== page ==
“Read it closer. ” His eyes smolder as he releases his lip from his teeth and a small gasp escapes my mouth. He smiles, pleased at my reaction. “I think you’ll get it eventually. ”

  I’d blush if I wasn’t so sexually riled up on the inside. “I’m sure I will. ”

  Raven clears her throat and her tone is snippy. “Sorry to break up your guys’ little moment—since personally I’d love to see if you end up screwing each other. ” She rolls her eyes. “But we gotta get going. ”

  I blink at the sound of her voice. I’d forgot she was there. “Yeah, we should get going. ”

  “Right…” He pats the car door as he ducks his head and steps away. “Maybe I’ll see you around later tonight, Ember. ” He winks at me. “At the cemetery. ”

  My stomach flutters with fear and exhilaration. “Yeah, maybe. ”

  Raven rolls the car forward and he starts to walk away.

  “Wait,” I call out and he stops. “You never told me your name. ”

  Raven cocks a reprimanding eyebrow at me. “Don’t you mean us?”

  “Cameron. ” He flashes me a sexy grin. “Cameron Logan. ” He waves and turns away from us, strutting up to the movers opening the back of the U-Haul.

  Raven rolls up her window and turns the car around, heading for the main road. “Okay, what the fuck was that about? Since when are you such a little slut?”

  “I wasn’t being a slut,” I protest, not taking it personally, because Raven calls just about anyone a slut. “I was being friendly. ”

  “You never talk to guys like that,” she accuses, flooring the car to the end of our street, and then she veers to the right and speeds off onto the highway. “And how did he know your name? And where you live?”

  “They were on my journal. ” I shrug, still dazed over what happened.

  “Still, it’s really creepy. ” She flips down the visor. “And what poem were you guys talking about?”

  I roll down the window and let the breeze cool off my stifling skin. “The one he wrote in my journal. ”

  “You mean that creepy one you just put up on the wall?” She frowns. “The one that sounds like it was written by a serial killer?”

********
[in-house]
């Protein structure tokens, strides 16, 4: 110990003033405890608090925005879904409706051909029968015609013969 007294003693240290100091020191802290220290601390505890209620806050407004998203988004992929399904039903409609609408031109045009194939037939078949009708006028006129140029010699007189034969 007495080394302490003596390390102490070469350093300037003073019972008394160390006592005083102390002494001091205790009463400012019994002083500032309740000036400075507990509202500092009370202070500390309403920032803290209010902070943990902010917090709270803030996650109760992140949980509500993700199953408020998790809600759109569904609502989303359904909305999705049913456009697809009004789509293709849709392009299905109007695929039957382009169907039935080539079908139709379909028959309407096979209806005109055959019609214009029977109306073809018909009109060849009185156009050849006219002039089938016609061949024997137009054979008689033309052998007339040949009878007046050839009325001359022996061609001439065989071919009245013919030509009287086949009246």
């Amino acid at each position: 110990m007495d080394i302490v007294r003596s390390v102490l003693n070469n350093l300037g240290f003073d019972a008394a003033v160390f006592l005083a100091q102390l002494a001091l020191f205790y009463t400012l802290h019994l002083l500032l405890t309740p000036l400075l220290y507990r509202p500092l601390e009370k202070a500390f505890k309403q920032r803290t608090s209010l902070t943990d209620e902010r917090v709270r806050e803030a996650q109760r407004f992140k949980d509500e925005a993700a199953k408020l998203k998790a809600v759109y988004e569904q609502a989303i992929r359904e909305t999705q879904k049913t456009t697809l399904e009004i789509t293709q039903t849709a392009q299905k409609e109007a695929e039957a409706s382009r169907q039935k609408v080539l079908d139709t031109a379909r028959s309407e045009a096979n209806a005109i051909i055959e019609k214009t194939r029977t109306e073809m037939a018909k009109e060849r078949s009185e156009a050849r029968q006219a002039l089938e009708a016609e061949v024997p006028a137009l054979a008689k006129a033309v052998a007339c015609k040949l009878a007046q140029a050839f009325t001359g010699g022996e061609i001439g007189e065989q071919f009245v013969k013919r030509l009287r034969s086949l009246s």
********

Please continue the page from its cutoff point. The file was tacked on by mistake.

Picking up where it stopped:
“That’s what you say about all poems,” I remind her. “And his was just deep. ”

  “Whatever, Em. In my opinion, the guy is a total creep… looking at you like that… you practically had an orgasm. ”

  “No, I didn’t,” I protest. “And why is he a creep? Because he knew my name and writes poetry?”

  She laughs disdainfully. “I’m not jealous of you. ”

  I flip through the radio stations. “I never said you were. ”

  She smacks my hand away from the stereo and cranks up some upbeat pop song, knowing I’m not a fan of that kind of music. She belts out the lyrics at the top of her lungs, waving her hands and bobbing her head. I rest my head back and watch the trees drift by. I’m almost asleep when she slows down the car.

  I open my eyes and start to unbuckle my seatbelt, but we’re stopped in a line of cars, not at the store. “Where are we?” I rub my tired eyes.

  “Stuck in traffic. ” She impatiently drums her fingers on the steering wheel.

  “Wait, what… traffic?” I quickly sit up. The town is too small for traffic, yet there’s a row of cars lined each way over the bridge and down the road. Police vehicles barricade the street and uniformed policemen are sectioning off the center of the bridge with yellow tape and trying to detour everyone to the side.

  “What’s going on?” I mumble, rolling the window all the way down to get a better look.

  “Somebody probably did something stupid,” she replies in a bored tone as she inspects her fingernails for chips.